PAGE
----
Gradual Emancipation: Civitas, in The Genius of Universal Emancipation, 1830
Beginning in 1821, Benjamin Lundy published the Genius of Universal Emancipation in various locations, including Ohio, Tennessee, Maryland, and the District of Columbia. During his time in Baltimore in the late 1820s and early 1830s, William Lloyd Garrison worked as Lundy’s partner on the newspaper. Lundy endorsed colonization of freed slaves in Africa, while Garrison quickly came to embrace immediate emancipation and racial equality within the United States.
The Genius of Universal Emancipation, Vol. [1, No. 1] (April 1830), pp. 7-8.
TO THE PUBLIC.
Slavery being acknowledged in every section of the Union as an evil, and the foreign slave trade denounced as piracy by the National Legislature, it is believed to be incumbent upon the good citizens of our republic to make every constitutional effort to eradicate it from our soil. The friends of universal emancipation had, from the foundation of our government, been unceasing in their entreaties with the slave-holding states, to abolish a system of oppression and outrage, palpably at variance with the spirit of our original compact. Proposition after proposition have been made, emanating from the most patriotic and philanthropic intentions. Scheme after scheme have been proposed, originating in wisdom, and practicable and pacific in their operations. Numerous appeals have been sent forth, addressed to the feelings and understanding of the oppressors of their fellow-men. Still the voice of truth and justice is unheeded—and a fixed determination proclaimed, to pursued the unhallowed course, regardless of the laws of God and man. [p. 8] There yet remains another mode of appeal, viz: to the pecuniary interests of the slave-holder. It is the right, it is the duty of every christian [sic] philanthropist, to abstain from the use of such produce, as is wrung from the unrewarded toil of mankind. That the slave is degraded to the level of a mere beast of burden, the statutes of the south have amply shown, being by them denonminated “goods and chattels [sic].”
Under these considerations, we deem it a duty to call your attention to the subject, with the hope that you will candidly and coolly inquire whether you can consistently with your conscience, strengthen the hands of those who are enslaving your own species, by purchasing their commodities.
Although the foreign Slave Trade is, by law, abolished—yet the Domestic Traffic is as henious [sic] and destructive of human happiness. The dearest ties of social relationship are as heartlessly torn asunder, within the jurisdiction of our boastedly “free country,” as under Brazilian or Spanish despotism. Whatever you may have known of the appalling scenes witnessed on the coast of Africa, may be pointed out in our own favoured country. As little regard is paid here to the wailings of bereft parents, and the cries of innocent children dragged away to interminable bondage, as there. We beseech you to ponder these things—bring them home to your own happy firesides—ask yourselves as parents, brothers, sisters, what would be your emotions, were the perpetrators of rapine and murder to break in upon your homes, brutally bear you off to some distant land, put you up at the public market to be sold to the highest bidder, and wantonly separate husband from wife, brother from brother, and sister from sister, and forever deny you the inalienable rights of man, by the imposition of regulations suited only to the beasts that perish?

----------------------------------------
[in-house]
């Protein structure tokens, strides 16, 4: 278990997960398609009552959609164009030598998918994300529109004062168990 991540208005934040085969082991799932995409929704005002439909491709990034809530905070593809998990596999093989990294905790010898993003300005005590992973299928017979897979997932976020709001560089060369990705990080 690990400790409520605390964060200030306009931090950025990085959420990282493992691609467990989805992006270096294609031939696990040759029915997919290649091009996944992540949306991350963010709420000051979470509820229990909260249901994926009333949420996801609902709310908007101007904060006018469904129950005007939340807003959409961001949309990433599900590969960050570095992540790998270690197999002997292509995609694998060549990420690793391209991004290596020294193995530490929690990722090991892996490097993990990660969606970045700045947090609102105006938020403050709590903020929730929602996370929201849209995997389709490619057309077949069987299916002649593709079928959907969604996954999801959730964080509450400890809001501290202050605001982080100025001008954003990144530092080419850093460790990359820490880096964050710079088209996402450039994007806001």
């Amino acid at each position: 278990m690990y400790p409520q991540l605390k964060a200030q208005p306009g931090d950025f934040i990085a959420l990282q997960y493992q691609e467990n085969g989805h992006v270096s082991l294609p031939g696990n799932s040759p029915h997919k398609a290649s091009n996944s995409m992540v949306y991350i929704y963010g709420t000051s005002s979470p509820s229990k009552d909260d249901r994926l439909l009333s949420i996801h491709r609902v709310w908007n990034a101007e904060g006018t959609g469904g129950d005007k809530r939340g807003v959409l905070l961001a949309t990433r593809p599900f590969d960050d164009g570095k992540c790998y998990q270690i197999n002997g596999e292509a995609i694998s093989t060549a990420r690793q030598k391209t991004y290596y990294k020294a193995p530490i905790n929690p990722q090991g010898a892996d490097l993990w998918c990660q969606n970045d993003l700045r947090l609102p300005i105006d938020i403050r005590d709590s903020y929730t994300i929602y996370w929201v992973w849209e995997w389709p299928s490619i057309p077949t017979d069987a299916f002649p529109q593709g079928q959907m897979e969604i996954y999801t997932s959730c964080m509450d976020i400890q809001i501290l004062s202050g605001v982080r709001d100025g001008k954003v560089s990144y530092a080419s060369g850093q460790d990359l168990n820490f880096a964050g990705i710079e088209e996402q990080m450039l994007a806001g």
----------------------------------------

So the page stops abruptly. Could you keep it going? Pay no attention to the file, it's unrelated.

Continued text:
We believe, from evidence which to us is conclusive, that the real interests of the slave-holder would to him be more secure, were he to change his slaves into hired freemen. That the expenses of free-labour are less, compared with its profits, than those of slave-labour. That the happiness and safety of our beloved country can be alone perpetuated by the entire abolition of slavery. These propositions, however, we leave for the present, with the view of drawing your attention to the main object, viz: The use of the produce of the labor of freemen, in preference to that of slaves.
Although you may enquire, individually: “Of what benefit can my abstinence be to the great body of slaves?” Yet . . . if each member of the community, unfavorable to slavery, would exercise his will, and refuse to partake of the gains of oppression, the existence of slavery among us would shortly be looked upon with general abhorence [sic].—In truth, we should fearlessly claim for ourselves the glorious character of “a nation of freemen.” . . .
Cotton fabrics being more necessary for the convenience of the female part of the community, we look to our republican matrons and daughters for the most efficient co-operation. It is measurably with them to decide this all important subject. It is with them to say whether or not the heart of woman is less sympathising [sic], in this nation, than among their transatlantic sisters; whose efforts, in England, are accomplishing much towards destroying West-Indian slavery. In the city of Philadelphia is witnessed the powerful influence of a “Female Association” to whom we are largely indebted for the advancement of our cause. We fervently hope that the annunciation of this fact will induce thousands to unite in breaking in pieces the shackles of the slave, and redeeming our common country from an evil which must eventually, if not removed, bring upon as anarchy, revolution, and a train of horrors, consistent with the just judgments of an offended God.